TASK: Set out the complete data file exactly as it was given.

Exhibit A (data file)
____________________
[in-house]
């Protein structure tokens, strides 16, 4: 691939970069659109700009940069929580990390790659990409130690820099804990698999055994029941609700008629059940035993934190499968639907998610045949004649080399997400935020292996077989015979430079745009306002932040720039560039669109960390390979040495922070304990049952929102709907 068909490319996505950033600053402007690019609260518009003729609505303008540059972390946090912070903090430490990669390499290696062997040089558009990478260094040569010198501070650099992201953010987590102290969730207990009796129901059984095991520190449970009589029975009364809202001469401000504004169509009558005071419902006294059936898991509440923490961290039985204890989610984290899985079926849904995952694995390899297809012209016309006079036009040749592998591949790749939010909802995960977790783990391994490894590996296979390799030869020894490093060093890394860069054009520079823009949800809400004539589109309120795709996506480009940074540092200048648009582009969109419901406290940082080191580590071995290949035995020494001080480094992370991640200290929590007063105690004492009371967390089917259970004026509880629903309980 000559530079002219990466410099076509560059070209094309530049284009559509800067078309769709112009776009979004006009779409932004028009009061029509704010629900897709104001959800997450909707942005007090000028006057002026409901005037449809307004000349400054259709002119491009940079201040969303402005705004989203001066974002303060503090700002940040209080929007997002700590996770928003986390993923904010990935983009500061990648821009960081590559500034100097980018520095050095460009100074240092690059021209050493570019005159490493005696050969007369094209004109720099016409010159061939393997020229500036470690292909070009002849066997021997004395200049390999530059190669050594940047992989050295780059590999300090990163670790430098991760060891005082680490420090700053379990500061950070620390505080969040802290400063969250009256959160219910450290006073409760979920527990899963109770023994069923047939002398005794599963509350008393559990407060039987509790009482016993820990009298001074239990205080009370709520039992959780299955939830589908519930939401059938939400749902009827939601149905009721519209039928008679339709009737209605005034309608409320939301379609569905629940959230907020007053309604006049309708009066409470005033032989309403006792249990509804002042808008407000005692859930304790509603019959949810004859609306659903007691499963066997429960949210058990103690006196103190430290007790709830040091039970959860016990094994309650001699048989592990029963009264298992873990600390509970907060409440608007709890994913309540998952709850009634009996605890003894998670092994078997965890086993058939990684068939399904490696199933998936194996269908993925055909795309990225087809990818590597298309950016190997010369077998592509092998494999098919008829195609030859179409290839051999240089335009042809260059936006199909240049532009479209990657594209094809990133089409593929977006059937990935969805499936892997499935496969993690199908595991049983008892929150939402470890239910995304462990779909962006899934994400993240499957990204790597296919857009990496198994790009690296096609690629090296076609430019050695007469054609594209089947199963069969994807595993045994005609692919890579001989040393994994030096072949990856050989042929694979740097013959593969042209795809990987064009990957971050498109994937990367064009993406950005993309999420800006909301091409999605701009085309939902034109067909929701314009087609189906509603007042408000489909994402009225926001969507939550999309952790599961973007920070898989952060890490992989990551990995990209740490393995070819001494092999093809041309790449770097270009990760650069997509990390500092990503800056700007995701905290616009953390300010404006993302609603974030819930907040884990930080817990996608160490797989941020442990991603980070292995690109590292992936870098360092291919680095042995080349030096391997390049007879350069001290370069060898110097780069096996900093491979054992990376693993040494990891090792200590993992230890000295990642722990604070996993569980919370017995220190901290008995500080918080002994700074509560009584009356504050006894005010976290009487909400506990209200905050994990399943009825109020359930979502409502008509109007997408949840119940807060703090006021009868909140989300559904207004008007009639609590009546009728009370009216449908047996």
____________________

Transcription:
[in-house]
């Protein structure tokens, strides 16, 4: 691939970069659109700009940069929580990390790659990409130690820099804990698999055994029941609700008629059940035993934190499968639907998610045949004649080399997400935020292996077989015979430079745009306002932040720039560039669109960390390979040495922070304990049952929102709907 068909490319996505950033600053402007690019609260518009003729609505303008540059972390946090912070903090430490990669390499290696062997040089558009990478260094040569010198501070650099992201953010987590102290969730207990009796129901059984095991520190449970009589029975009364809202001469401000504004169509009558005071419902006294059936898991509440923490961290039985204890989610984290899985079926849904995952694995390899297809012209016309006079036009040749592998591949790749939010909802995960977790783990391994490894590996296979390799030869020894490093060093890394860069054009520079823009949800809400004539589109309120795709996506480009940074540092200048648009582009969109419901406290940082080191580590071995290949035995020494001080480094992370991640200290929590007063105690004492009371967390089917259970004026509880629903309980 000559530079002219990466410099076509560059070209094309530049284009559509800067078309769709112009776009979004006009779409932004028009009061029509704010629900897709104001959800997450909707942005007090000028006057002026409901005037449809307004000349400054259709002119491009940079201040969303402005705004989203001066974002303060503090700002940040209080929007997002700590996770928003986390993923904010990935983009500061990648821009960081590559500034100097980018520095050095460009100074240092690059021209050493570019005159490493005696050969007369094209004109720099016409010159061939393997020229500036470690292909070009002849066997021997004395200049390999530059190669050594940047992989050295780059590999300090990163670790430098991760060891005082680490420090700053379990500061950070620390505080969040802290400063969250009256959160219910450290006073409760979920527990899963109770023994069923047939002398005794599963509350008393559990407060039987509790009482016993820990009298001074239990205080009370709520039992959780299955939830589908519930939401059938939400749902009827939601149905009721519209039928008679339709009737209605005034309608409320939301379609569905629940959230907020007053309604006049309708009066409470005033032989309403006792249990509804002042808008407000005692859930304790509603019959949810004859609306659903007691499963066997429960949210058990103690006196103190430290007790709830040091039970959860016990094994309650001699048989592990029963009264298992873990600390509970907060409440608007709890994913309540998952709850009634009996605890003894998670092994078997965890086993058939990684068939399904490696199933998936194996269908993925055909795309990225087809990818590597298309950016190997010369077998592509092998494999098919008829195609030859179409290839051999240089335009042809260059936006199909240049532009479209990657594209094809990133089409593929977006059937990935969805499936892997499935496969993690199908595991049983008892929150939402470890239910995304462990779909962006899934994400993240499957990204790597296919857009990496198994790009690296096609690629090296076609430019050695007469054609594209089947199963069969994807595993045994005609692919890579001989040393994994030096072949990856050989042929694979740097013959593969042209795809990987064009990957971050498109994937990367064009993406950005993309999420800006909301091409999605701009085309939902034109067909929701314009087609189906509603007042408000489909994402009225926001969507939550999309952790599961973007920070898989952060890490992989990551990995990209740490393995070819001494092999093809041309790449770097270009990760650069997509990390500092990503800056700007995701905290616009953390300010404006993302609603974030819930907040884990930080817990996608160490797989941020442990991603980070292995690109590292992936870098360092291919680095042995080349030096391997390049007879350069001290370069060898110097780069096996900093491979054992990376693993040494990891090792200590993992230890000295990642722990604070996993569980919370017995220190901290008995500080918080002994700074509560009584009356504050006894005010976290009487909400506990209200905050994990399943009825109020359930979502409502008509109007997408949840119940807060703090006021009868909140989300559904207004008007009639609590009546009728009370009216449908047996």